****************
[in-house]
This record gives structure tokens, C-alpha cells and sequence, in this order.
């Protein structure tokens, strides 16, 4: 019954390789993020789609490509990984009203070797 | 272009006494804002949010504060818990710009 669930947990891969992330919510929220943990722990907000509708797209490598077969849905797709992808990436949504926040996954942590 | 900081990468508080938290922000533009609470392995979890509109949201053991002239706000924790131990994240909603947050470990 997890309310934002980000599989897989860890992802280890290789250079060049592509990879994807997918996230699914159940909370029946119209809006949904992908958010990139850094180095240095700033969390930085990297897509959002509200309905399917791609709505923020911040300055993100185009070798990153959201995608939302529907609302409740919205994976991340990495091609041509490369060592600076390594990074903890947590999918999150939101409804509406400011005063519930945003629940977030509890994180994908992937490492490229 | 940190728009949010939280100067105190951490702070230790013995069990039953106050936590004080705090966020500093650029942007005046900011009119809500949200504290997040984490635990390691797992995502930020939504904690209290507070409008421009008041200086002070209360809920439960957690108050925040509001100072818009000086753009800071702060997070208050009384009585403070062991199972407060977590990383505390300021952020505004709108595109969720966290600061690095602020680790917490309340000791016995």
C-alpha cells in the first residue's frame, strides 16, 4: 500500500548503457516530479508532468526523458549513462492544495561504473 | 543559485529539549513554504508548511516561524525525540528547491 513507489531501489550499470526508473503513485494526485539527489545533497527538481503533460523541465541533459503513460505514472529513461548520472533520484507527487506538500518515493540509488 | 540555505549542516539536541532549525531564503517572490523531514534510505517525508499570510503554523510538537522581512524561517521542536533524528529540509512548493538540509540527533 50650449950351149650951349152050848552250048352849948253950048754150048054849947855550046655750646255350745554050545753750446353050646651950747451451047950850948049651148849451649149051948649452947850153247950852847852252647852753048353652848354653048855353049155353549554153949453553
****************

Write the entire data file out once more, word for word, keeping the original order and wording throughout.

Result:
[in-house]
This record gives structure tokens, C-alpha cells and sequence, in this order.
């Protein structure tokens, strides 16, 4: 019954390789993020789609490509990984009203070797 | 272009006494804002949010504060818990710009 669930947990891969992330919510929220943990722990907000509708797209490598077969849905797709992808990436949504926040996954942590 | 900081990468508080938290922000533009609470392995979890509109949201053991002239706000924790131990994240909603947050470990 997890309310934002980000599989897989860890992802280890290789250079060049592509990879994807997918996230699914159940909370029946119209809006949904992908958010990139850094180095240095700033969390930085990297897509959002509200309905399917791609709505923020911040300055993100185009070798990153959201995608939302529907609302409740919205994976991340990495091609041509490369060592600076390594990074903890947590999918999150939101409804509406400011005063519930945003629940977030509890994180994908992937490492490229 | 940190728009949010939280100067105190951490702070230790013995069990039953106050936590004080705090966020500093650029942007005046900011009119809500949200504290997040984490635990390691797992995502930020939504904690209290507070409008421009008041200086002070209360809920439960957690108050925040509001100072818009000086753009800071702060997070208050009384009585403070062991199972407060977590990383505390300021952020505004709108595109969720966290600061690095602020680790917490309340000791016995």
C-alpha cells in the first residue's frame, strides 16, 4: 500500500548503457516530479508532468526523458549513462492544495561504473 | 543559485529539549513554504508548511516561524525525540528547491 513507489531501489550499470526508473503513485494526485539527489545533497527538481503533460523541465541533459503513460505514472529513461548520472533520484507527487506538500518515493540509488 | 540555505549542516539536541532549525531564503517572490523531514534510505517525508499570510503554523510538537522581512524561517521542536533524528529540509512548493538540509540527533 50650449950351149650951349152050848552250048352849948253950048754150048054849947855550046655750646255350745554050545753750446353050646651950747451451047950850948049651148849451649149051948649452947850153247950852847852252647852753048353652848354653048855353049155353549554153949453553